Manitoba is a bilingual province

Canada: one country. Two national languages.

With "Welcome to Canada" you greet newcomers in Vancouver. In Québec, however, it is called “Bienvenue au Canada”. Whether the greeting is in English or French depends on where you arrive in Canada.

The reason is historical: from the year 1600 the French and English founded colonies in what is now almost 10,000 square kilometers in North American territory - and imported their languages, customs and habits to Canada. The coexistence between English and French speakers has a long tradition and is largely free of conflicts in everyday life.

Since 1969, English and French have been recognized as official languages ​​at federal level. The ten provinces and three territories of Canada can choose their official languages. There are no comprehensive English and French classes in Canada's schools, so that only about a fifth of all residents are fluent in both languages.

Anglophone Canadians make up the majority in the country, at around sixty percent. You have English roots and are growing up with English as your first language. In the west of the country and in centrally located provinces such as Manitoba and Ontario, English is predominant, and its pronunciation is similar to American English.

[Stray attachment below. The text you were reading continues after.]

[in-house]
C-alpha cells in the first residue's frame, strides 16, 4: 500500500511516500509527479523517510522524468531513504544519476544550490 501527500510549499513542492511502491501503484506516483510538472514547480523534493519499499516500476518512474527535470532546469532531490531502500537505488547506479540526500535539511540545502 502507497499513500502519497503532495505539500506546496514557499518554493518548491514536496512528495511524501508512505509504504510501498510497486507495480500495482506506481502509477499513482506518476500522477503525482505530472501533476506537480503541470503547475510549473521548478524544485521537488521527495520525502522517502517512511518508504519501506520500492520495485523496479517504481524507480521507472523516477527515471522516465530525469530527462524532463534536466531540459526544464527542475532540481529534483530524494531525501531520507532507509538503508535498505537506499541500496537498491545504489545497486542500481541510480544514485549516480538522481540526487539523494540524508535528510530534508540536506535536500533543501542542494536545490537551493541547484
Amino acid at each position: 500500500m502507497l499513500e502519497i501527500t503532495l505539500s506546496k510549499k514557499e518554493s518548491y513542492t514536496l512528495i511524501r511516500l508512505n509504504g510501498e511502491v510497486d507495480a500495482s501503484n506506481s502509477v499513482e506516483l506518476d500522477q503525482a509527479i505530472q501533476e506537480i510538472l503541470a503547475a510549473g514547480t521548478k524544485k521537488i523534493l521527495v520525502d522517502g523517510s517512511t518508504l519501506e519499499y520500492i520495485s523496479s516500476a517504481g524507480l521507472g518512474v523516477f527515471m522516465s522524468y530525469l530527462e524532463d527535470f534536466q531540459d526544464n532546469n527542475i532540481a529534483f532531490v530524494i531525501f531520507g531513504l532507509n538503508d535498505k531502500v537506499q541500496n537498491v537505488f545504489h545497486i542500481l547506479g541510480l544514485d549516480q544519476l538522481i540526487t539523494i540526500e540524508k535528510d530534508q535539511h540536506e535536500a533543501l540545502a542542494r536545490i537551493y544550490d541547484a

For 6.5 million of the almost 32 million Canadians, French is the mother tongue. Most of them live in the east of the country, in the province of Québec (with the provincial capital of the same name). French is the only official language here that is home to eighty percent of Francophone Canadians. Road signs are only found in French in Québec, while they are bilingual in Canada's capital Ottawa and mostly in English in other parts of the country. The provinces of New Brunswick and Ontario also have larger francophone population groups who speak regionally different dialects.

In the far north of Canada, on the border with Greenland, is the Nunavut Territory. Here, Eskimo-Aleut Inuktitut is the third official language alongside English and French. 25,000 of the 31,000 inhabitants of Nunavut belong to the Inuit Eskimo ethnic group. Indigenous peoples such as the First Nations and the Métis (descendants of Europeans and Indians) have also preserved their linguistic traditions to this day. While the First Nations have over fifty different languages, the Métis have retained a form of Creole.

based on an article by H. Daiminger: